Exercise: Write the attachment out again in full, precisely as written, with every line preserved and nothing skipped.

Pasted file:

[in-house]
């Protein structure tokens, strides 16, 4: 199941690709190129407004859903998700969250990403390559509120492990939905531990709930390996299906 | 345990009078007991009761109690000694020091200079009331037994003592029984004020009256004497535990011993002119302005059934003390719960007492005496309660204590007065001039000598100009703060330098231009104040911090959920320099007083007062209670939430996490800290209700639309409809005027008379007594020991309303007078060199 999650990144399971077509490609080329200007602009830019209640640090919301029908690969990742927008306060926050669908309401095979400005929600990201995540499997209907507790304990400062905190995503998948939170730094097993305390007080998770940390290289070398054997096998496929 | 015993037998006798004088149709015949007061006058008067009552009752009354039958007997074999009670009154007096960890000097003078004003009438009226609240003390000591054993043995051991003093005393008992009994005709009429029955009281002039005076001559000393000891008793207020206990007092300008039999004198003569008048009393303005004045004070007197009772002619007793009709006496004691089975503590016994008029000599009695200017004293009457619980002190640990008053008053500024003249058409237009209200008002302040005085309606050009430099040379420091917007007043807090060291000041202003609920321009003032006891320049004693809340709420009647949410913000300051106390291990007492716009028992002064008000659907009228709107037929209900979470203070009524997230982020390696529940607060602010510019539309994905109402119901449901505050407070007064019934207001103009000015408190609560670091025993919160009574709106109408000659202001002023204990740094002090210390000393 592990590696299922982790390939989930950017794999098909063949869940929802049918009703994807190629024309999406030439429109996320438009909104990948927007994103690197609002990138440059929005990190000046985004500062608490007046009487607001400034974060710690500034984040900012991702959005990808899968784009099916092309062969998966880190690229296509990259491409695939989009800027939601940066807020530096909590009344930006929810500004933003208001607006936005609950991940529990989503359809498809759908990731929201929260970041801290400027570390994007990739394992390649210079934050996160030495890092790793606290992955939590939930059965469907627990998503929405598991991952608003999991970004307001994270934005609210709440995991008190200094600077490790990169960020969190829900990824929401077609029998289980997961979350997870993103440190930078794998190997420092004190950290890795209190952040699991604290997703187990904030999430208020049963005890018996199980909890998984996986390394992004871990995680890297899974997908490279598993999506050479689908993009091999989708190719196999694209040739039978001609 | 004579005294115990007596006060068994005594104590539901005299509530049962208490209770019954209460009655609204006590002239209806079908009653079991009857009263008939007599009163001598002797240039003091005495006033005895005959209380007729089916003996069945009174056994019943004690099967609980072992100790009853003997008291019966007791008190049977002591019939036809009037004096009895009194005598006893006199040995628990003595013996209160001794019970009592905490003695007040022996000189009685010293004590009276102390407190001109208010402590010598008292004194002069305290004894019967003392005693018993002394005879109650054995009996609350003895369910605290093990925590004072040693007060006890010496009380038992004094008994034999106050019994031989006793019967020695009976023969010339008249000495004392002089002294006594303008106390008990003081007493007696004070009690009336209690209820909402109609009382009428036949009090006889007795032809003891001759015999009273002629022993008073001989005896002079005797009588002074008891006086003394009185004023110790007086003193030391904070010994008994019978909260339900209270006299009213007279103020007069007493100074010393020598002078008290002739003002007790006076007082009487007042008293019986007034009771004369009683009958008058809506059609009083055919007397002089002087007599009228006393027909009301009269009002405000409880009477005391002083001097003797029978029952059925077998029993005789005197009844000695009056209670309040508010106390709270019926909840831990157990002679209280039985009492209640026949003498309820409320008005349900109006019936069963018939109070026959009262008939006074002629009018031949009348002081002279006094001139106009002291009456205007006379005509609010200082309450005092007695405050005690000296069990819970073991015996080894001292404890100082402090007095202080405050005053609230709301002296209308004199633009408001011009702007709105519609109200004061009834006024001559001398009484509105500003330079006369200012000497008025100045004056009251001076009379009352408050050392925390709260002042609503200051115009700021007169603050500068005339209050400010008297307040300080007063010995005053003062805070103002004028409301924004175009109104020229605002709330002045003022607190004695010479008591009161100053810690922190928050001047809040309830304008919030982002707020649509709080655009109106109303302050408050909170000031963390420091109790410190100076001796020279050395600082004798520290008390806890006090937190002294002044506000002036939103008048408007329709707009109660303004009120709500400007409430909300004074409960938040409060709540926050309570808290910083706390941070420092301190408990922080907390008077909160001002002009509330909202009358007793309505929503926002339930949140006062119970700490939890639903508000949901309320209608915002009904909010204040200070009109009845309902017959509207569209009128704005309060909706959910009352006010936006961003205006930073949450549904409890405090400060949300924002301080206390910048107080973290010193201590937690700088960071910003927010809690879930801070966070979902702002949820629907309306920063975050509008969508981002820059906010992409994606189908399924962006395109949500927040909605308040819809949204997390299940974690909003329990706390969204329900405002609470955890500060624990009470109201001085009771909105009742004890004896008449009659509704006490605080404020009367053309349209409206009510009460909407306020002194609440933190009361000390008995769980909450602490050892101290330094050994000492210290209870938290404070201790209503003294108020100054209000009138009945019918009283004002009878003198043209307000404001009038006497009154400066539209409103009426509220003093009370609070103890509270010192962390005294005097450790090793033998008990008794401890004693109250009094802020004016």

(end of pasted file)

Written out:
[in-house]
């Protein structure tokens, strides 16, 4: 199941690709190129407004859903998700969250990403390559509120492990939905531990709930390996299906 | 345990009078007991009761109690000694020091200079009331037994003592029984004020009256004497535990011993002119302005059934003390719960007492005496309660204590007065001039000598100009703060330098231009104040911090959920320099007083007062209670939430996490800290209700639309409809005027008379007594020991309303007078060199 999650990144399971077509490609080329200007602009830019209640640090919301029908690969990742927008306060926050669908309401095979400005929600990201995540499997209907507790304990400062905190995503998948939170730094097993305390007080998770940390290289070398054997096998496929 | 015993037998006798004088149709015949007061006058008067009552009752009354039958007997074999009670009154007096960890000097003078004003009438009226609240003390000591054993043995051991003093005393008992009994005709009429029955009281002039005076001559000393000891008793207020206990007092300008039999004198003569008048009393303005004045004070007197009772002619007793009709006496004691089975503590016994008029000599009695200017004293009457619980002190640990008053008053500024003249058409237009209200008002302040005085309606050009430099040379420091917007007043807090060291000041202003609920321009003032006891320049004693809340709420009647949410913000300051106390291990007492716009028992002064008000659907009228709107037929209900979470203070009524997230982020390696529940607060602010510019539309994905109402119901449901505050407070007064019934207001103009000015408190609560670091025993919160009574709106109408000659202001002023204990740094002090210390000393 592990590696299922982790390939989930950017794999098909063949869940929802049918009703994807190629024309999406030439429109996320438009909104990948927007994103690197609002990138440059929005990190000046985004500062608490007046009487607001400034974060710690500034984040900012991702959005990808899968784009099916092309062969998966880190690229296509990259491409695939989009800027939601940066807020530096909590009344930006929810500004933003208001607006936005609950991940529990989503359809498809759908990731929201929260970041801290400027570390994007990739394992390649210079934050996160030495890092790793606290992955939590939930059965469907627990998503929405598991991952608003999991970004307001994270934005609210709440995991008190200094600077490790990169960020969190829900990824929401077609029998289980997961979350997870993103440190930078794998190997420092004190950290890795209190952040699991604290997703187990904030999430208020049963005890018996199980909890998984996986390394992004871990995680890297899974997908490279598993999506050479689908993009091999989708190719196999694209040739039978001609 | 004579005294115990007596006060068994005594104590539901005299509530049962208490209770019954209460009655609204006590002239209806079908009653079991009857009263008939007599009163001598002797240039003091005495006033005895005959209380007729089916003996069945009174056994019943004690099967609980072992100790009853003997008291019966007791008190049977002591019939036809009037004096009895009194005598006893006199040995628990003595013996209160001794019970009592905490003695007040022996000189009685010293004590009276102390407190001109208010402590010598008292004194002069305290004894019967003392005693018993002394005879109650054995009996609350003895369910605290093990925590004072040693007060006890010496009380038992004094008994034999106050019994031989006793019967020695009976023969010339008249000495004392002089002294006594303008106390008990003081007493007696004070009690009336209690209820909402109609009382009428036949009090006889007795032809003891001759015999009273002629022993008073001989005896002079005797009588002074008891006086003394009185004023110790007086003193030391904070010994008994019978909260339900209270006299009213007279103020007069007493100074010393020598002078008290002739003002007790006076007082009487007042008293019986007034009771004369009683009958008058809506059609009083055919007397002089002087007599009228006393027909009301009269009002405000409880009477005391002083001097003797029978029952059925077998029993005789005197009844000695009056209670309040508010106390709270019926909840831990157990002679209280039985009492209640026949003498309820409320008005349900109006019936069963018939109070026959009262008939006074002629009018031949009348002081002279006094001139106009002291009456205007006379005509609010200082309450005092007695405050005690000296069990819970073991015996080894001292404890100082402090007095202080405050005053609230709301002296209308004199633009408001011009702007709105519609109200004061009834006024001559001398009484509105500003330079006369200012000497008025100045004056009251001076009379009352408050050392925390709260002042609503200051115009700021007169603050500068005339209050400010008297307040300080007063010995005053003062805070103002004028409301924004175009109104020229605002709330002045003022607190004695010479008591009161100053810690922190928050001047809040309830304008919030982002707020649509709080655009109106109303302050408050909170000031963390420091109790410190100076001796020279050395600082004798520290008390806890006090937190002294002044506000002036939103008048408007329709707009109660303004009120709500400007409430909300004074409960938040409060709540926050309570808290910083706390941070420092301190408990922080907390008077909160001002002009509330909202009358007793309505929503926002339930949140006062119970700490939890639903508000949901309320209608915002009904909010204040200070009109009845309902017959509207569209009128704005309060909706959910009352006010936006961003205006930073949450549904409890405090400060949300924002301080206390910048107080973290010193201590937690700088960071910003927010809690879930801070966070979902702002949820629907309306920063975050509008969508981002820059906010992409994606189908399924962006395109949500927040909605308040819809949204997390299940974690909003329990706390969204329900405002609470955890500060624990009470109201001085009771909105009742004890004896008449009659509704006490605080404020009367053309349209409206009510009460909407306020002194609440933190009361000390008995769980909450602490050892101290330094050994000492210290209870938290404070201790209503003294108020100054209000009138009945019918009283004002009878003198043209307000404001009038006497009154400066539209409103009426509220003093009370609070103890509270010192962390005294005097450790090793033998008990008794401890004693109250009094802020004016």